Summer Feeding Areas, Wintering Grounds and Migration
Summer Feeding Areas, Winter Feeding Areas and Migration
However, it appears that there may be an undocumented wintering area, since most of the humpbacks found around the Aleutian Islands in the summer were not seen at any of the identified wintering grounds. The main wintering area in the North Pacific is in the Hawaiian Islands, where almost 60% of the entire population is found.
Humpbacks tended to return to the same wintering and feeding grounds each year. This indicates that humpbacks have a strong affinity towards specific areas. Preliminary biopsy information from sampled humpbacks suggests that the inherited mitochondrial DNA from a whale’s mother could define the feeding/wintering areas that humpbacks frequent.
However, the study showed a small interchange of whales between the major wintering grounds. For instance, a few humpbacks were seen both in Hawaii and Mexico during separate winters.
In addition, if a humpback was at specific wintering areas, it moved freely from one sub area to another. For instance, a known humpback could have been seen off the Maui coast in Hawaii, then may have moved to Kauai or to the big island of Hawaii.
Summer Feeding Areas
The data from this study has provided a greater understanding of the summer destinations of whales wintering in the Revillagigedos Islands. Humpbacks from the Revillagigedos were seen at all the major feeding areas except California-Oregon and one section of the Aleutians Islands. Most of the Revillagigedos humpbacks were seen in the Gulf of Alaska. One humpback was seen in the Revillagigedos in March ‘05 and was seen again six months later at the Commander Islands (Russian Bering Sea). It was the first documented migration and the whale swam a minimum distance of 7,925 km.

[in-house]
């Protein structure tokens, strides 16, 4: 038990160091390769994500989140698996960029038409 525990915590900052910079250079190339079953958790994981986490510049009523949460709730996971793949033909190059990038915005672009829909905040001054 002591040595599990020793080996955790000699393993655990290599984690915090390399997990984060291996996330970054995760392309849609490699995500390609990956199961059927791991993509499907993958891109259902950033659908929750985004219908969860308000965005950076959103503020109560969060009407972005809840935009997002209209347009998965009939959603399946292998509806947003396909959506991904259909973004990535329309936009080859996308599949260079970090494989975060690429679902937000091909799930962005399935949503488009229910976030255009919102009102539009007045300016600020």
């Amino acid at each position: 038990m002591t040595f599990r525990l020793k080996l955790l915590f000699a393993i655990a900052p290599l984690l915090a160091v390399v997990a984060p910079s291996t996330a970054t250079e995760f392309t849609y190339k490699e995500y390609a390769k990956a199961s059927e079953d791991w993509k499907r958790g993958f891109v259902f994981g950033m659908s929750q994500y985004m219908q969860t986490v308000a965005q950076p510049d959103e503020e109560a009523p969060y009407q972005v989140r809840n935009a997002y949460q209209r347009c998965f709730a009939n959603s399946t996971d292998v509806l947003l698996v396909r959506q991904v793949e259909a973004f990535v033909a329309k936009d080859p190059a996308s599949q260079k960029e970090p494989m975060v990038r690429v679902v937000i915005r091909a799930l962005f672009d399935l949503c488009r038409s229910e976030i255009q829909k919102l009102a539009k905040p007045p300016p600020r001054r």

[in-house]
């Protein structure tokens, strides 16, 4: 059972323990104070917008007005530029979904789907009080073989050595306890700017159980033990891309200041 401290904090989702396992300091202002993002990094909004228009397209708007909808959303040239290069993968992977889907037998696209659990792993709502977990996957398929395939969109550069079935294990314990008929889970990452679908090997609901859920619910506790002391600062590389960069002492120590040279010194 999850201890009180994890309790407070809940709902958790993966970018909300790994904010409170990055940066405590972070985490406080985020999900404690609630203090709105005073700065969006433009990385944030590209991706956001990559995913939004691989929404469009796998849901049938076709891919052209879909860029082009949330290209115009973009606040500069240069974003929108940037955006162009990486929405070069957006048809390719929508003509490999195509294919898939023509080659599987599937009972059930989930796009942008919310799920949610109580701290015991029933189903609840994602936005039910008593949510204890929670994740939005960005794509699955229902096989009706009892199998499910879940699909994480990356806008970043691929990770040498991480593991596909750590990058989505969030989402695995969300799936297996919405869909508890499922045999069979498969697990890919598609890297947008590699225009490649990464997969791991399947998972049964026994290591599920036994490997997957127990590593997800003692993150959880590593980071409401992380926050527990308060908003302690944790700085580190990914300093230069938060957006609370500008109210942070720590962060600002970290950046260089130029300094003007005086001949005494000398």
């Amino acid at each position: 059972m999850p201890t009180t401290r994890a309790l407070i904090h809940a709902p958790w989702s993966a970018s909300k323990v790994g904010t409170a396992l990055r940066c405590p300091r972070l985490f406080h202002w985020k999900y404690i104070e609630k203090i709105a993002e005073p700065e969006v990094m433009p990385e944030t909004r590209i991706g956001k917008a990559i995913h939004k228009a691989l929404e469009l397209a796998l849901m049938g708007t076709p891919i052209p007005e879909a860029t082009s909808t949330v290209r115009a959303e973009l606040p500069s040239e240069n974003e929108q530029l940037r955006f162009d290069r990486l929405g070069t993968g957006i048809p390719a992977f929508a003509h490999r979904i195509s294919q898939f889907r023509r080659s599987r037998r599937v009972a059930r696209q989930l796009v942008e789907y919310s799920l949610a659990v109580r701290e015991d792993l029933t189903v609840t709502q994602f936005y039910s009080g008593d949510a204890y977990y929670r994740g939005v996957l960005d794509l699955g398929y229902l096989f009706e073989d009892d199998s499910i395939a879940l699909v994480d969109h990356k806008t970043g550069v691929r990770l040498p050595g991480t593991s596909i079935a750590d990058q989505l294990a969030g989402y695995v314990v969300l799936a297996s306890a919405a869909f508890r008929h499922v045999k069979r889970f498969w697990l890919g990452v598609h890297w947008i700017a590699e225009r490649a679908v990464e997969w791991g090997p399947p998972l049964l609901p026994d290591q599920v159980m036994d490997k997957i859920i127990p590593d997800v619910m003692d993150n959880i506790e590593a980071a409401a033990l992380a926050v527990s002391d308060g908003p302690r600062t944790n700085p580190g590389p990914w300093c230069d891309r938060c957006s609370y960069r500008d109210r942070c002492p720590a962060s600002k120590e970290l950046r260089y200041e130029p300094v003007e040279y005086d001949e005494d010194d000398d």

Unrelated to SPLASH were the discoveries of Antarctic humpbacks crossing the equator and migrating to Central America. Humpbacks from the Southern Hemisphere are using Central America￼ as a breeding ground from July to October. Northern and Southern Hemisphere whales were believed to be genetically isolated, but this does not appear to be the case. One such humpback was photographed in ￼Southwind Passage, Antarctic Peninsula in January ’95 and was subsequently seen off Costa Rica in September ’95 with a calf. The minimum distance the whale traveled was 8407 km, a new humpback migration record!
Top: Antarctica; Bottom: Costa Rica
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